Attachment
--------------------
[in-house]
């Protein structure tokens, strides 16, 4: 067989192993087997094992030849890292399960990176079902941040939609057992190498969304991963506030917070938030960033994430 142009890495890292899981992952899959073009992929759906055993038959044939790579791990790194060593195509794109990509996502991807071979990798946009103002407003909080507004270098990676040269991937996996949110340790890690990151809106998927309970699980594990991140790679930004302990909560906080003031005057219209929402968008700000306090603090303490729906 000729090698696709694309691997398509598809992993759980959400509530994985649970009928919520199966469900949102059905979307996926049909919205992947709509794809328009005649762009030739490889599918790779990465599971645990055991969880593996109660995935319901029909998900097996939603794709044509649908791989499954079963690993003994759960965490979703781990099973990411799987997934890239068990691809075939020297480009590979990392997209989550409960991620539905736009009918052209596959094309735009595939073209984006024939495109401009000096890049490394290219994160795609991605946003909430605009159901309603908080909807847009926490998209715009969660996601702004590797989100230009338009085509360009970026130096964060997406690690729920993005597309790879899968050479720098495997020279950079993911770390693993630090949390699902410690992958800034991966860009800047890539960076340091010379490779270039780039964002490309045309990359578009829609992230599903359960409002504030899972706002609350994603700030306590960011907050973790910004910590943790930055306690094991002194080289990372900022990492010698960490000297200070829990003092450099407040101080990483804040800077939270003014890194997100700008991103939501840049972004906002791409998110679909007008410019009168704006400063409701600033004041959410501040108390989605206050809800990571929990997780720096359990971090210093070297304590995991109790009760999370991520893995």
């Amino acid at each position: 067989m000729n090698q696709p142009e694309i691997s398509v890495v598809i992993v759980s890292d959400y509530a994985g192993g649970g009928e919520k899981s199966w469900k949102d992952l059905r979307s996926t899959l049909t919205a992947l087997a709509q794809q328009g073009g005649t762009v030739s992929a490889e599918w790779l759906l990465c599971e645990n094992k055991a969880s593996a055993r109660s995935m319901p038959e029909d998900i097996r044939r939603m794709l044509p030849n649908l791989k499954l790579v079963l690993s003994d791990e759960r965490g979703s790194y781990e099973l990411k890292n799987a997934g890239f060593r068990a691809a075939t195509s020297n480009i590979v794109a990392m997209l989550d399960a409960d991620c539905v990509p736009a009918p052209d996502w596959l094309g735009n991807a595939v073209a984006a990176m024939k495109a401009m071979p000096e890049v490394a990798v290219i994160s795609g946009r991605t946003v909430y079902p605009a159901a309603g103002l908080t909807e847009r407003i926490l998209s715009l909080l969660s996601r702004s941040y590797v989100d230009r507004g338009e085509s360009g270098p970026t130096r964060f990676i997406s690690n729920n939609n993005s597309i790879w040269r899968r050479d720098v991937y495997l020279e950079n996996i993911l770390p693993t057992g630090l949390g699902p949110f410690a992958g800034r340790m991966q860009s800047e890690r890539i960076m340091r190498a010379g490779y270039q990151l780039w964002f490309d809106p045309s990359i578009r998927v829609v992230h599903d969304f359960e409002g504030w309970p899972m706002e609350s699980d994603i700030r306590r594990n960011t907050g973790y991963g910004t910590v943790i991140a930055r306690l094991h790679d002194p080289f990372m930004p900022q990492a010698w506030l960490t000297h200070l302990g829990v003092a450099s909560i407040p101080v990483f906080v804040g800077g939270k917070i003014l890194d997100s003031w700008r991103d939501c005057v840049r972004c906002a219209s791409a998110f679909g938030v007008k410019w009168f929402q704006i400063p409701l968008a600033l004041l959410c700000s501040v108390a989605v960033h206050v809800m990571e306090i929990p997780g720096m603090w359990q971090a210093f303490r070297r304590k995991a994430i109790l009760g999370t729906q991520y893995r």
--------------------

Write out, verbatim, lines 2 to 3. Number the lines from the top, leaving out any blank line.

């Protein structure tokens, strides 16, 4: 067989192993087997094992030849890292399960990176079902941040939609057992190498969304991963506030917070938030960033994430 142009890495890292899981992952899959073009992929759906055993038959044939790579791990790194060593195509794109990509996502991807071979990798946009103002407003909080507004270098990676040269991937996996949110340790890690990151809106998927309970699980594990991140790679930004302990909560906080003031005057219209929402968008700000306090603090303490729906 000729090698696709694309691997398509598809992993759980959400509530994985649970009928919520199966469900949102059905979307996926049909919205992947709509794809328009005649762009030739490889599918790779990465599971645990055991969880593996109660995935319901029909998900097996939603794709044509649908791989499954079963690993003994759960965490979703781990099973990411799987997934890239068990691809075939020297480009590979990392997209989550409960991620539905736009009918052209596959094309735009595939073209984006024939495109401009000096890049490394290219994160795609991605946003909430605009159901309603908080909807847009926490998209715009969660996601702004590797989100230009338009085509360009970026130096964060997406690690729920993005597309790879899968050479720098495997020279950079993911770390693993630090949390699902410690992958800034991966860009800047890539960076340091010379490779270039780039964002490309045309990359578009829609992230599903359960409002504030899972706002609350994603700030306590960011907050973790910004910590943790930055306690094991002194080289990372900022990492010698960490000297200070829990003092450099407040101080990483804040800077939270003014890194997100700008991103939501840049972004906002791409998110679909007008410019009168704006400063409701600033004041959410501040108390989605206050809800990571929990997780720096359990971090210093070297304590995991109790009760999370991520893995």
């Amino acid at each position: 067989m000729n090698q696709p142009e694309i691997s398509v890495v598809i992993v759980s890292d959400y509530a994985g192993g649970g009928e919520k899981s199966w469900k949102d992952l059905r979307s996926t899959l049909t919205a992947l087997a709509q794809q328009g073009g005649t762009v030739s992929a490889e599918w790779l759906l990465c599971e645990n094992k055991a969880s593996a055993r109660s995935m319901p038959e029909d998900i097996r044939r939603m794709l044509p030849n649908l791989k499954l790579v079963l690993s003994d791990e759960r965490g979703s790194y781990e099973l990411k890292n799987a997934g890239f060593r068990a691809a075939t195509s020297n480009i590979v794109a990392m997209l989550d399960a409960d991620c539905v990509p736009a009918p052209d996502w596959l094309g735009n991807a595939v073209a984006a990176m024939k495109a401009m071979p000096e890049v490394a990798v290219i994160s795609g946009r991605t946003v909430y079902p605009a159901a309603g103002l908080t909807e847009r407003i926490l998209s715009l909080l969660s996601r702004s941040y590797v989100d230009r507004g338009e085509s360009g270098p970026t130096r964060f990676i997406s690690n729920n939609n993005s597309i790879w040269r899968r050479d720098v991937y495997l020279e950079n996996i993911l770390p693993t057992g630090l949390g699902p949110f410690a992958g800034r340790m991966q860009s800047e890690r890539i960076m340091r190498a010379g490779y270039q990151l780039w964002f490309d809106p045309s990359i578009r998927v829609v992230h599903d969304f359960e409002g504030w309970p899972m706002e609350s699980d994603i700030r306590r594990n960011t907050g973790y991963g910004t910590v943790i991140a930055r306690l094991h790679d002194p080289f990372m930004p900022q990492a010698w506030l960490t000297h200070l302990g829990v003092a450099s909560i407040p101080v990483f906080v804040g800077g939270k917070i003014l890194d997100s003031w700008r991103d939501c005057v840049r972004c906002a219209s791409a998110f679909g938030v007008k410019w009168f929402q704006i400063p409701l968008a600033l004041l959410c700000s501040v108390a989605v960033h206050v809800m990571e306090i929990p997780g720096m603090w359990q971090a210093f303490r070297r304590k995991a994430i109790l009760g999370t729906q991520y893995r």